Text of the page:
Lysine is one of the essential amino acids. This means that although the body needs lysine to make proteins, it cannot manufacture its own lysine. The body must get the lysine it needs from sources like meat, fish, dairy, eggs, and plants like soy and other legumes.
Lysine can be obtained from foods and supplements (for people using lysine for medical purposes) and it is available in capsules, tablets, chewable tablets/gummies, strips, powders, and liquids.
The recommended dietary allowance (RDA) of lysine is 38 mg/kg of body weight per day for adults over 19 years old. The RDA is increased during pregnancy and breast-feeding to 51 mg/kg/day and 52 mg/kg/day, respectively.
Typically, 1,000 mg orallyorallyto be taken by mouth (swallowed) (by mouth) 1 to 3 times per day is recommended to reduce the recurrence of HSV infection (e.g., cold sores).
The RDA of lysine is 89 mg/kg/day for infants 7 to 12 months old, 58 mg/kg/day for children 1 to 3 years old, and 40-46 mg/kg/day for children 4 to 18 years old.
Do not use lysine for more than 6 months at doses higher than 300 mg per day without checking with your health care provider.
Your health care provider may have recommended using this product in other ways. Contact a health care provider if you have questions.
Lysine is used orallyorallyto be taken by mouth (swallowed) (by mouth):
Lysine has also been used to:
There is strong evidence that lysine supplements are effective in treating lysine deficiency. However, the use of lysine to prevent or treat HSV infections such as cold sores has mixed results, and further studies are needed to support its use in this condition and other above-mentioned uses.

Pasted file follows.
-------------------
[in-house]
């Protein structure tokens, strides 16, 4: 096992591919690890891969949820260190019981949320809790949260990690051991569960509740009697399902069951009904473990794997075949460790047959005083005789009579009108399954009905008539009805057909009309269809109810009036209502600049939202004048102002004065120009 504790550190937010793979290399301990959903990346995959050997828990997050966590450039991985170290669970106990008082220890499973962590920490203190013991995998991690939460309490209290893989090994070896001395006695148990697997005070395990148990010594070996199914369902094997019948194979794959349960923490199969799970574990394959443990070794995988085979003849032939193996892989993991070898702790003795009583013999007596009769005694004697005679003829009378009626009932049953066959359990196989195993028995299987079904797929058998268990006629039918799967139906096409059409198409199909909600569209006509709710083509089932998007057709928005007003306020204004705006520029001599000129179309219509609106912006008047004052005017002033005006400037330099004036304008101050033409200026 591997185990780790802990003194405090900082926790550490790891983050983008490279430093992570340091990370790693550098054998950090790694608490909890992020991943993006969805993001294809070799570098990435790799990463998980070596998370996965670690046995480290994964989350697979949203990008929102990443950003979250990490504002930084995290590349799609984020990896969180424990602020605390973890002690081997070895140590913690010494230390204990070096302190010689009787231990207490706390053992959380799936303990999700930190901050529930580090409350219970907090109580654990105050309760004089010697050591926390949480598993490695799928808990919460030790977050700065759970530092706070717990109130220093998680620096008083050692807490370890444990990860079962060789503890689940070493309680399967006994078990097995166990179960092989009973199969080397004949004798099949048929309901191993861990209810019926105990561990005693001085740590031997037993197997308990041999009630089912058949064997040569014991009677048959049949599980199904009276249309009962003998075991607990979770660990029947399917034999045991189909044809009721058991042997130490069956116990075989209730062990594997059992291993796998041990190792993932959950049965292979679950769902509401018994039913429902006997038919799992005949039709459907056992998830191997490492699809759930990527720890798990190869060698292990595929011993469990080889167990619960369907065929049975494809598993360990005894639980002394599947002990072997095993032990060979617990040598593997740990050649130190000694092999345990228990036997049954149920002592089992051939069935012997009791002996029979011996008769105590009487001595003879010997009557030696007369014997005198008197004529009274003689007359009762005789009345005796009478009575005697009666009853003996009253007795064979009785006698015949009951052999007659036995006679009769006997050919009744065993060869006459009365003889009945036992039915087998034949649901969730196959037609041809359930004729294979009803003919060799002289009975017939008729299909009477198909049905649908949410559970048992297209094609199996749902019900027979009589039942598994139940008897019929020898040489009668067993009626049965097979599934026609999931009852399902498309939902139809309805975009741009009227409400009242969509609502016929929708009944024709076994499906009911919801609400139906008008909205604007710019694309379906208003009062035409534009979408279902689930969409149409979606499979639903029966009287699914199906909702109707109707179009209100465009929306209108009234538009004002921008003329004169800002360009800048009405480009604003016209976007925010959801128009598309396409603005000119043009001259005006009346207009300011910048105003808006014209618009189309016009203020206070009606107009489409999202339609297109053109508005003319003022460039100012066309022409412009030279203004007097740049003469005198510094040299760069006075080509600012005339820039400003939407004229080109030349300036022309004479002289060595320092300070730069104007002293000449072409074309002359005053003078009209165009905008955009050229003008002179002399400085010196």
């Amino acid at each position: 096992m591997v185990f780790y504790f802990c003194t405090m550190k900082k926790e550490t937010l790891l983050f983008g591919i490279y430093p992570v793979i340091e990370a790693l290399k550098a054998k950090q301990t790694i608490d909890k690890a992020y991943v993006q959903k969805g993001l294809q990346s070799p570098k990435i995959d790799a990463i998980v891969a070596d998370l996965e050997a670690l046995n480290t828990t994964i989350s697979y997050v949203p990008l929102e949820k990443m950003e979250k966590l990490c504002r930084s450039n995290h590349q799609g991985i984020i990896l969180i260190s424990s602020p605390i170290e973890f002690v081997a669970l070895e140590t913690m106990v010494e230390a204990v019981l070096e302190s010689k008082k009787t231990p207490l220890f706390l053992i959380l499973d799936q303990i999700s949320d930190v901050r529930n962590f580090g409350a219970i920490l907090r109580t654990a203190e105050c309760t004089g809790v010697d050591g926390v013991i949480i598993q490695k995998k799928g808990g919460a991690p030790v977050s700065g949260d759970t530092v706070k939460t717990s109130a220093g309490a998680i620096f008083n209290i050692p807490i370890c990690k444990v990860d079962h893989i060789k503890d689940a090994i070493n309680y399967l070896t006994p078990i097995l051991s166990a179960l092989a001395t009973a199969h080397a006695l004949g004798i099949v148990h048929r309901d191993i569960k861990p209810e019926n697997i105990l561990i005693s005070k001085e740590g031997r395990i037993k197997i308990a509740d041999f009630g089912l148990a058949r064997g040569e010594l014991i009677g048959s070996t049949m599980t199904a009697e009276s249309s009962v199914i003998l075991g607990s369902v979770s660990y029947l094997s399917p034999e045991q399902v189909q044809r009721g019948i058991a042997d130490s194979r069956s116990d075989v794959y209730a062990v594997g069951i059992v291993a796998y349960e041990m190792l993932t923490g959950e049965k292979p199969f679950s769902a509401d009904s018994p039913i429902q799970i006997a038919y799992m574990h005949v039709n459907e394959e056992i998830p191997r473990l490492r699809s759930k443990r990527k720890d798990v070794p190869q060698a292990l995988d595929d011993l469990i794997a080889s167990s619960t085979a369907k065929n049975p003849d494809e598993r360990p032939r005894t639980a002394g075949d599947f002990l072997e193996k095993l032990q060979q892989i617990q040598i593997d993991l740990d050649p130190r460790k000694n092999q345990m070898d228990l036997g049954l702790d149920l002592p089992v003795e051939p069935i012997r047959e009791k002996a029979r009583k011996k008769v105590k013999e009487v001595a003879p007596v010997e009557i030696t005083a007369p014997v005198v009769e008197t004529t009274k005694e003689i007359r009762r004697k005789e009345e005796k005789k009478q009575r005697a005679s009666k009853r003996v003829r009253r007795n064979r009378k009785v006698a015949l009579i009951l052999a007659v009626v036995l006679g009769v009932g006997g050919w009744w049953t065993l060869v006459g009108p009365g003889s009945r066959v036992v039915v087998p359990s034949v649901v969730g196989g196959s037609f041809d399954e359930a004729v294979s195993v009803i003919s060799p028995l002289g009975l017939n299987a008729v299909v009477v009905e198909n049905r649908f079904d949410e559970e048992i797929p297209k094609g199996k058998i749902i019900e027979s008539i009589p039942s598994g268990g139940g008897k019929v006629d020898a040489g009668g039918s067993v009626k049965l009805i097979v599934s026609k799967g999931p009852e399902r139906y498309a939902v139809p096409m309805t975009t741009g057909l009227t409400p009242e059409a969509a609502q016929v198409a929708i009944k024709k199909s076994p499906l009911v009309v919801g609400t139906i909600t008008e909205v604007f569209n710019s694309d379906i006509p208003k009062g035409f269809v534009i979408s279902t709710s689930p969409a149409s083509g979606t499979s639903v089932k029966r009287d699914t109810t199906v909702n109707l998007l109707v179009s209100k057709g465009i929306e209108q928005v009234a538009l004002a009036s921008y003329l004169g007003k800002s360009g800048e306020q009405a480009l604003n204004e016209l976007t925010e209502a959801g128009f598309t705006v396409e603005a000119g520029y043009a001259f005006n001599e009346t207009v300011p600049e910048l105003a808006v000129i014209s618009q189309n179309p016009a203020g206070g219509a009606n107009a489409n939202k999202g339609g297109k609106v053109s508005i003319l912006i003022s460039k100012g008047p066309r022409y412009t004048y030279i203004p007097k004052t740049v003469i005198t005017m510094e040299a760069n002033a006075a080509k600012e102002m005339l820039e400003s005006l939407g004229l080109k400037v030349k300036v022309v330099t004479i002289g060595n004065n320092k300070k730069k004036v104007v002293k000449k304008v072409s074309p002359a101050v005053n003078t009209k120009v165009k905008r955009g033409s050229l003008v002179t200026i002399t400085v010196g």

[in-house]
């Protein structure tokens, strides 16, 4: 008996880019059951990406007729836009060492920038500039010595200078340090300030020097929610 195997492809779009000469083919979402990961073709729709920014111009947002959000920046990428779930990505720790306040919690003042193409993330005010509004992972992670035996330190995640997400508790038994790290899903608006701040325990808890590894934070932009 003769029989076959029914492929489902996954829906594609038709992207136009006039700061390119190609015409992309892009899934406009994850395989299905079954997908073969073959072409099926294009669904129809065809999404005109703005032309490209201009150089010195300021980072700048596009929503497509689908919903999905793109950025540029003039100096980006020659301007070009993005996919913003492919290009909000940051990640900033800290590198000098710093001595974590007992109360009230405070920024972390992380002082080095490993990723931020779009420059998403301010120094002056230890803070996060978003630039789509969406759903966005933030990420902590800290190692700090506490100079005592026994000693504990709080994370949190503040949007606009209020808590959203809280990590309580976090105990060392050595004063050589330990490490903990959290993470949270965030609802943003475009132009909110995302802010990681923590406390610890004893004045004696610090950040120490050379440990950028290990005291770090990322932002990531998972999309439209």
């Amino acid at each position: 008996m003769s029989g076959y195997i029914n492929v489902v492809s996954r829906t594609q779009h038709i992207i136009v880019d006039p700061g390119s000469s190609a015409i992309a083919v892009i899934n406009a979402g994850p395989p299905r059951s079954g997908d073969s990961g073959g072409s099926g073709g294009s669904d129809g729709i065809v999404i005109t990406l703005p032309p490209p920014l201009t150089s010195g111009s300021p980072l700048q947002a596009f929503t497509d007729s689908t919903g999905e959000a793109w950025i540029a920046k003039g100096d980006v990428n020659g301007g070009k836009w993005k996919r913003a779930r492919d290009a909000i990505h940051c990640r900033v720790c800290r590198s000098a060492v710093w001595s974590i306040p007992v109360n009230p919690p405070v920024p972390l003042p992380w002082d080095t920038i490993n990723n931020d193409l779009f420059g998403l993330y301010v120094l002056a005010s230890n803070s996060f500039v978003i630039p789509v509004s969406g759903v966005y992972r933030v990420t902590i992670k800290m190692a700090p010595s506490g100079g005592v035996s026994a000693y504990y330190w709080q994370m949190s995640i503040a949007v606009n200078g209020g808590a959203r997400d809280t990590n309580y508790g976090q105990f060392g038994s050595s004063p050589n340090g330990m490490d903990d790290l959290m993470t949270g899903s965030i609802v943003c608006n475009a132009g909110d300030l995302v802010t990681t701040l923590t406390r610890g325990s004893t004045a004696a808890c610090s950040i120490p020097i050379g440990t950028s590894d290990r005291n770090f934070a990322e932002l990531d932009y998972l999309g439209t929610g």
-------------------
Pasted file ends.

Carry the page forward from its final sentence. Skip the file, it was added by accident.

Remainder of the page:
Your health care provider may have recommended this product for other conditions. Contact a health care provider if you have questions.
Lysine is likely safe when used at recommended doses (<3000mg/day) for up to 6 months. If you are unsure about the dose you are currently taking, please consult with your health care practitioner. Side effects may include cramping, stomach pain, and diarrhea. Rarely, it can cause gallstones, kidney and liver damage.
Lysine may increase absorption of calcium and decrease the loss of calcium in urine. To avoid calcium toxicity, check with your health care provider before using lysine if you are taking calcium supplements.
Lysine may increase the risk of bleeding and therefore should be used with caution by people with bleeding disorders. It may interact with medications that can increase this risk, such as anticoagulant medications (e.g., warfarin, heparin) and anti-platelet medications (e.g., clopidogrel).
Lysine may increase the risk of low blood sugar if you take medication for diabetes.
Speak to your health care provider before using lysine if you have:
Use of lysine during pregnancy and breast-feeding is not recommended for purposes other than lysine deficiency. Consult a health care practitioner if you are considering taking lysine while pregnant or breast-feeding.
Do not use lysine if you:
Before taking any new medications, including natural health products, speak to your physician, pharmacist, or other health care provider. Tell your health care provider about any natural health products you may be taking.
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